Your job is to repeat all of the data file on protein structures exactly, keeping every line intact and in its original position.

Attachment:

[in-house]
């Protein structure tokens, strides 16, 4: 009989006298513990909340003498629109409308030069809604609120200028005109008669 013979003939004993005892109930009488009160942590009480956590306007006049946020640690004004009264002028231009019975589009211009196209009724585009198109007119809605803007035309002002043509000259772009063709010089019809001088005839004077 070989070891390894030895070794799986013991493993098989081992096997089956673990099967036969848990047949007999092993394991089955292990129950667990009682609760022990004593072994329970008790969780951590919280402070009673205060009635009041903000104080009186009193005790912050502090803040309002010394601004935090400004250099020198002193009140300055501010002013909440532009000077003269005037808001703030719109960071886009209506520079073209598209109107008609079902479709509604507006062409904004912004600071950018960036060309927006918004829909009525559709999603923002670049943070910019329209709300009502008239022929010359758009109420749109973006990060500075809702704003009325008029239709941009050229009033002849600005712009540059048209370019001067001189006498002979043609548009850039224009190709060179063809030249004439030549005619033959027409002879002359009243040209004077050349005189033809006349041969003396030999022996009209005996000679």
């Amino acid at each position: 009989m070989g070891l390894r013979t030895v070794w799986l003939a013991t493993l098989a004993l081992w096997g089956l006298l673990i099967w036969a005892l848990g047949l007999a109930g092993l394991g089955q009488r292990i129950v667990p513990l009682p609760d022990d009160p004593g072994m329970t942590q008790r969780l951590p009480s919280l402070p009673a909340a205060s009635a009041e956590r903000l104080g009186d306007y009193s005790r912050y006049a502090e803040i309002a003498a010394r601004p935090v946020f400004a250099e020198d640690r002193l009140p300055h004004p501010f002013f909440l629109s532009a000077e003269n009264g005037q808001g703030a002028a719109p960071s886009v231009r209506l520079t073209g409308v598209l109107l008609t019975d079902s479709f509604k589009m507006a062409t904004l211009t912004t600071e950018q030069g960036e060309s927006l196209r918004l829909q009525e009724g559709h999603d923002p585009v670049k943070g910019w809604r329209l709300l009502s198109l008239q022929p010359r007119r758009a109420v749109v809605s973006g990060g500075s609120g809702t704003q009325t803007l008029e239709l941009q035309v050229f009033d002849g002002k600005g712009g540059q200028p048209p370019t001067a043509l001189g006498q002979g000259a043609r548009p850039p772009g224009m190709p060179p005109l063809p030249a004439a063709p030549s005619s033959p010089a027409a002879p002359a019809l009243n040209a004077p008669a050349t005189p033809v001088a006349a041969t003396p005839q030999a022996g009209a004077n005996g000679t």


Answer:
[in-house]
């Protein structure tokens, strides 16, 4: 009989006298513990909340003498629109409308030069809604609120200028005109008669 013979003939004993005892109930009488009160942590009480956590306007006049946020640690004004009264002028231009019975589009211009196209009724585009198109007119809605803007035309002002043509000259772009063709010089019809001088005839004077 070989070891390894030895070794799986013991493993098989081992096997089956673990099967036969848990047949007999092993394991089955292990129950667990009682609760022990004593072994329970008790969780951590919280402070009673205060009635009041903000104080009186009193005790912050502090803040309002010394601004935090400004250099020198002193009140300055501010002013909440532009000077003269005037808001703030719109960071886009209506520079073209598209109107008609079902479709509604507006062409904004912004600071950018960036060309927006918004829909009525559709999603923002670049943070910019329209709300009502008239022929010359758009109420749109973006990060500075809702704003009325008029239709941009050229009033002849600005712009540059048209370019001067001189006498002979043609548009850039224009190709060179063809030249004439030549005619033959027409002879002359009243040209004077050349005189033809006349041969003396030999022996009209005996000679």
């Amino acid at each position: 009989m070989g070891l390894r013979t030895v070794w799986l003939a013991t493993l098989a004993l081992w096997g089956l006298l673990i099967w036969a005892l848990g047949l007999a109930g092993l394991g089955q009488r292990i129950v667990p513990l009682p609760d022990d009160p004593g072994m329970t942590q008790r969780l951590p009480s919280l402070p009673a909340a205060s009635a009041e956590r903000l104080g009186d306007y009193s005790r912050y006049a502090e803040i309002a003498a010394r601004p935090v946020f400004a250099e020198d640690r002193l009140p300055h004004p501010f002013f909440l629109s532009a000077e003269n009264g005037q808001g703030a002028a719109p960071s886009v231009r209506l520079t073209g409308v598209l109107l008609t019975d079902s479709f509604k589009m507006a062409t904004l211009t912004t600071e950018q030069g960036e060309s927006l196209r918004l829909q009525e009724g559709h999603d923002p585009v670049k943070g910019w809604r329209l709300l009502s198109l008239q022929p010359r007119r758009a109420v749109v809605s973006g990060g500075s609120g809702t704003q009325t803007l008029e239709l941009q035309v050229f009033d002849g002002k600005g712009g540059q200028p048209p370019t001067a043509l001189g006498q002979g000259a043609r548009p850039p772009g224009m190709p060179p005109l063809p030249a004439a063709p030549s005619s033959p010089a027409a002879p002359a019809l009243n040209a004077p008669a050349t005189p033809v001088a006349a041969t003396p005839q030999a022996g009209a004077n005996g000679t």